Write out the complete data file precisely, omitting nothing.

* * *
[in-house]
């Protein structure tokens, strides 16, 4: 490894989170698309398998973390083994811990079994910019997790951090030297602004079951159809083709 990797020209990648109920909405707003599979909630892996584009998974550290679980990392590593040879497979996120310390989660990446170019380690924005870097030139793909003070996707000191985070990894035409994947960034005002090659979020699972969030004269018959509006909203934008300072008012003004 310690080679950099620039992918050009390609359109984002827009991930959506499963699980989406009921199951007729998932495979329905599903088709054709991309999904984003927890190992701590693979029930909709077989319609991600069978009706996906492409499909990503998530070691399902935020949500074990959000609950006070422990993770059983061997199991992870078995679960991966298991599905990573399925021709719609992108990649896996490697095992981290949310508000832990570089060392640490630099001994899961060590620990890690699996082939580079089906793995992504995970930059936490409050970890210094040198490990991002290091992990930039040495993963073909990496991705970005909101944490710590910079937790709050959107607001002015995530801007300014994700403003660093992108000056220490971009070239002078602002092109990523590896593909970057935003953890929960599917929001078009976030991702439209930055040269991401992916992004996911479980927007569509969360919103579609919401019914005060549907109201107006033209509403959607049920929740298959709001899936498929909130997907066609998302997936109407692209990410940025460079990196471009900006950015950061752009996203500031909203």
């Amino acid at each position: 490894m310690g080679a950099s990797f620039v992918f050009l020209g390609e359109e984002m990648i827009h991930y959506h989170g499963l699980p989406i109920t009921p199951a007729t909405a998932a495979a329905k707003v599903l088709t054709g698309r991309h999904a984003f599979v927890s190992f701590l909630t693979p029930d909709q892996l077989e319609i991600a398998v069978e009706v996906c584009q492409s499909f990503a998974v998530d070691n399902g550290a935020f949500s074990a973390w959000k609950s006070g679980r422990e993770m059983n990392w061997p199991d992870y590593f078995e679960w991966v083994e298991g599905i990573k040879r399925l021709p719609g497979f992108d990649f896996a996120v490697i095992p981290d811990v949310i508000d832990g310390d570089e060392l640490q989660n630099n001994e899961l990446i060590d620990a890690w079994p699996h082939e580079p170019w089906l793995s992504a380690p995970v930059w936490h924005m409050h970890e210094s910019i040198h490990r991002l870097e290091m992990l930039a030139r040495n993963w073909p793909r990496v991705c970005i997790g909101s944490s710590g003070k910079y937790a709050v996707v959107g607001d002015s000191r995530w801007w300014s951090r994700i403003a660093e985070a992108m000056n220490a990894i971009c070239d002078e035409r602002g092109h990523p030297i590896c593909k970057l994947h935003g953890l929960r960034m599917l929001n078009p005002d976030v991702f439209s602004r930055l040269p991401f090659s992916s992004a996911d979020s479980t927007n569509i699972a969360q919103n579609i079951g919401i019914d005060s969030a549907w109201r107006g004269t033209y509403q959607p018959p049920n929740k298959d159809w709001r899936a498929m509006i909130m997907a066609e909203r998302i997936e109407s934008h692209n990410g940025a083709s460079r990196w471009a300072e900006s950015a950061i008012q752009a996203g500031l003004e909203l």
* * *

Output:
[in-house]
């Protein structure tokens, strides 16, 4: 490894989170698309398998973390083994811990079994910019997790951090030297602004079951159809083709 990797020209990648109920909405707003599979909630892996584009998974550290679980990392590593040879497979996120310390989660990446170019380690924005870097030139793909003070996707000191985070990894035409994947960034005002090659979020699972969030004269018959509006909203934008300072008012003004 310690080679950099620039992918050009390609359109984002827009991930959506499963699980989406009921199951007729998932495979329905599903088709054709991309999904984003927890190992701590693979029930909709077989319609991600069978009706996906492409499909990503998530070691399902935020949500074990959000609950006070422990993770059983061997199991992870078995679960991966298991599905990573399925021709719609992108990649896996490697095992981290949310508000832990570089060392640490630099001994899961060590620990890690699996082939580079089906793995992504995970930059936490409050970890210094040198490990991002290091992990930039040495993963073909990496991705970005909101944490710590910079937790709050959107607001002015995530801007300014994700403003660093992108000056220490971009070239002078602002092109990523590896593909970057935003953890929960599917929001078009976030991702439209930055040269991401992916992004996911479980927007569509969360919103579609919401019914005060549907109201107006033209509403959607049920929740298959709001899936498929909130997907066609998302997936109407692209990410940025460079990196471009900006950015950061752009996203500031909203």
């Amino acid at each position: 490894m310690g080679a950099s990797f620039v992918f050009l020209g390609e359109e984002m990648i827009h991930y959506h989170g499963l699980p989406i109920t009921p199951a007729t909405a998932a495979a329905k707003v599903l088709t054709g698309r991309h999904a984003f599979v927890s190992f701590l909630t693979p029930d909709q892996l077989e319609i991600a398998v069978e009706v996906c584009q492409s499909f990503a998974v998530d070691n399902g550290a935020f949500s074990a973390w959000k609950s006070g679980r422990e993770m059983n990392w061997p199991d992870y590593f078995e679960w991966v083994e298991g599905i990573k040879r399925l021709p719609g497979f992108d990649f896996a996120v490697i095992p981290d811990v949310i508000d832990g310390d570089e060392l640490q989660n630099n001994e899961l990446i060590d620990a890690w079994p699996h082939e580079p170019w089906l793995s992504a380690p995970v930059w936490h924005m409050h970890e210094s910019i040198h490990r991002l870097e290091m992990l930039a030139r040495n993963w073909p793909r990496v991705c970005i997790g909101s944490s710590g003070k910079y937790a709050v996707v959107g607001d002015s000191r995530w801007w300014s951090r994700i403003a660093e985070a992108m000056n220490a990894i971009c070239d002078e035409r602002g092109h990523p030297i590896c593909k970057l994947h935003g953890l929960r960034m599917l929001n078009p005002d976030v991702f439209s602004r930055l040269p991401f090659s992916s992004a996911d979020s479980t927007n569509i699972a969360q919103n579609i079951g919401i019914d005060s969030a549907w109201r107006g004269t033209y509403q959607p018959p049920n929740k298959d159809w709001r899936a498929m509006i909130m997907a066609e909203r998302i997936e109407s934008h692209n990410g940025a083709s460079r990196w471009a300072e900006s950015a950061i008012q752009a996203g500031l003004e909203l």